Taking the oath of office...
Taking the oath of office...

 

Rudy slept through the whole thing...
Rudy slept through the whole thing...

 

 

 

 

 

 

 

 

The leadership of our country just changed hands and Rudy isn’t too interested.  I tried to talk him through all the significant patriotic moments explaining that one day he will stand with his hand over his heart during the National Anthem, etc…but he simply opened his eyes sleepily, looked into my eyes and fell back to sleep.  I guess those are life lessons for another day.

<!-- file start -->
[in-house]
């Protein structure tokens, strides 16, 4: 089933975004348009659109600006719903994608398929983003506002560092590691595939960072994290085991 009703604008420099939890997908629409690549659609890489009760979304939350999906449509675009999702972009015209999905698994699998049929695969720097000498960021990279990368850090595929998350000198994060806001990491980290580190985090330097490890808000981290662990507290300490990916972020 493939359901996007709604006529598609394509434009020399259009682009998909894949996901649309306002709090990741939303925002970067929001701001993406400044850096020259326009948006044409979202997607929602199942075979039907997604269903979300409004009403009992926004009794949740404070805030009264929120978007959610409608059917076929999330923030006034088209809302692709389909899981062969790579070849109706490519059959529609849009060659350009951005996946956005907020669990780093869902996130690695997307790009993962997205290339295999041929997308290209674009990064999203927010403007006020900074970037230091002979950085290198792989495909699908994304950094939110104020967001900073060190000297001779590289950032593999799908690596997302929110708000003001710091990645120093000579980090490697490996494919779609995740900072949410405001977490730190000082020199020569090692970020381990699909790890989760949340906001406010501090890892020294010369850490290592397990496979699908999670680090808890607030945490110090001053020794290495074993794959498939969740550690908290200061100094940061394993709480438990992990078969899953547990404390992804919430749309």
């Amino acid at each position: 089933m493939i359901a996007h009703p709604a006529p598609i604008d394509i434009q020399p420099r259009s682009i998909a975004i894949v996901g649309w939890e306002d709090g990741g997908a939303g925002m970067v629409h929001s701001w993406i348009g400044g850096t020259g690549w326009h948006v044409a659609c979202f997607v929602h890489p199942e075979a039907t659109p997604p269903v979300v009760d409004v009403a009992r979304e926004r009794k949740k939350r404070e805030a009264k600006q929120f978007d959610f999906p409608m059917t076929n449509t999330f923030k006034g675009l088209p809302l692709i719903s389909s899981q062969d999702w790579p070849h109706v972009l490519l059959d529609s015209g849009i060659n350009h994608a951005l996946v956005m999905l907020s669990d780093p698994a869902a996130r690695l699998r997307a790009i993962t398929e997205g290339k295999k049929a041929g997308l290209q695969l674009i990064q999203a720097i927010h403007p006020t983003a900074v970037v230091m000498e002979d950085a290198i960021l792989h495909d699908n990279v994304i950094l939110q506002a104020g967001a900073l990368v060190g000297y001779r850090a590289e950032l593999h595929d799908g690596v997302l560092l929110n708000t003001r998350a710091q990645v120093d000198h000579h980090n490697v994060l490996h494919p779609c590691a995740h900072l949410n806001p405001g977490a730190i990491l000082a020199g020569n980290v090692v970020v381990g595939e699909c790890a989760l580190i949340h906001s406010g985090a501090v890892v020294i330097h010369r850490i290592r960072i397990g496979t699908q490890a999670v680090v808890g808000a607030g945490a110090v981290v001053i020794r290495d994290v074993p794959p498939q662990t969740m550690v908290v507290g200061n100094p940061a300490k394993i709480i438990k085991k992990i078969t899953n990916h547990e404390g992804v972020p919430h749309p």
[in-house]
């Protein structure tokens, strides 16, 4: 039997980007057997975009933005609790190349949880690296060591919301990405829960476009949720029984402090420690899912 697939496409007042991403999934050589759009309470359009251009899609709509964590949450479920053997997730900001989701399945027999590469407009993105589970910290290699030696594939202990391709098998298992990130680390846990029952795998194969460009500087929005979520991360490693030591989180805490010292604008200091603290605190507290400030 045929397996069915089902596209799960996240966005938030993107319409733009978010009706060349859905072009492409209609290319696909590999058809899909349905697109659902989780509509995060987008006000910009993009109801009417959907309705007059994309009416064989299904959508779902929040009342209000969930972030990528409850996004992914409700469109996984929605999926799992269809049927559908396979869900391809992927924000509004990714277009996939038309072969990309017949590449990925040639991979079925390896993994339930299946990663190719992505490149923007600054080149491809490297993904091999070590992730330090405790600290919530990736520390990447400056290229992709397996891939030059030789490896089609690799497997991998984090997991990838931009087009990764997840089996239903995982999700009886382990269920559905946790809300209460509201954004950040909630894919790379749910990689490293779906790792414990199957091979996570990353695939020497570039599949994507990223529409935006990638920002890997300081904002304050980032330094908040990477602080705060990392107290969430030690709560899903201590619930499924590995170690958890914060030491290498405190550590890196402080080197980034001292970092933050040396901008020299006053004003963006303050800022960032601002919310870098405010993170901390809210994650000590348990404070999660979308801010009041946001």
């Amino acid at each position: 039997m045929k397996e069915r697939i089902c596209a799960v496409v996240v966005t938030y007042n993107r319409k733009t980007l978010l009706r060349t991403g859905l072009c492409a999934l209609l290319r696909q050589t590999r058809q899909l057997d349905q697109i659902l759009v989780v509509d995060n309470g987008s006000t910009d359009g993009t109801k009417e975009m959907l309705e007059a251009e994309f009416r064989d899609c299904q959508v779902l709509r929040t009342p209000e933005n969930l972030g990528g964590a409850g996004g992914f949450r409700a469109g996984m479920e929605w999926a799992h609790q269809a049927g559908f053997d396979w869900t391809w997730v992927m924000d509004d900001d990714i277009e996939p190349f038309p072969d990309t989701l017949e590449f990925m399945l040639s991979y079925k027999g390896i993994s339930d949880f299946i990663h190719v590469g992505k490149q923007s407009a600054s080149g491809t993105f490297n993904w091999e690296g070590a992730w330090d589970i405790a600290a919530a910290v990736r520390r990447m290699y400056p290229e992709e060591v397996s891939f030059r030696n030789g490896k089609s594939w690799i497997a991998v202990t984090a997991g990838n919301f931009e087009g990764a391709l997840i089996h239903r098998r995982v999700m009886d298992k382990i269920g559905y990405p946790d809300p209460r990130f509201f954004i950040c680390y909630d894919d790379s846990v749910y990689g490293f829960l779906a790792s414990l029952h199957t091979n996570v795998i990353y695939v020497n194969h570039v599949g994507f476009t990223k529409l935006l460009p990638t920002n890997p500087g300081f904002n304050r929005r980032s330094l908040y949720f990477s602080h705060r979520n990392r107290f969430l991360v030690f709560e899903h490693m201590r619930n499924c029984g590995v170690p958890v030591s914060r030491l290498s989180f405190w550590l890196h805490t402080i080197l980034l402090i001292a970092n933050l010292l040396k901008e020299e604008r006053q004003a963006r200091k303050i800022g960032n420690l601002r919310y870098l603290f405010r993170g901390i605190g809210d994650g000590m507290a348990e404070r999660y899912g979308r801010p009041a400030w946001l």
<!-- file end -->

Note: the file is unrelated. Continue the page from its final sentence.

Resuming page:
Today is a day of rest for Rudy.  Dr. Robert is back on the floor this week and he has postponed the stomach-contrast test and the NJ tube insertion because  Rudy has developed a low-grade fever and his white blood cell count has doubled so it is likely he is fighting an infection.  He is back on antibiotics and the order is to rest.  In the meantime, his vent settings will stay put and they’ll continue to hold off on his feeds.  So, we have a low-key day after all…I’ll drop an update later.

Happy MLK Day!

Rudy on MLK Day
Rudy on MLK Day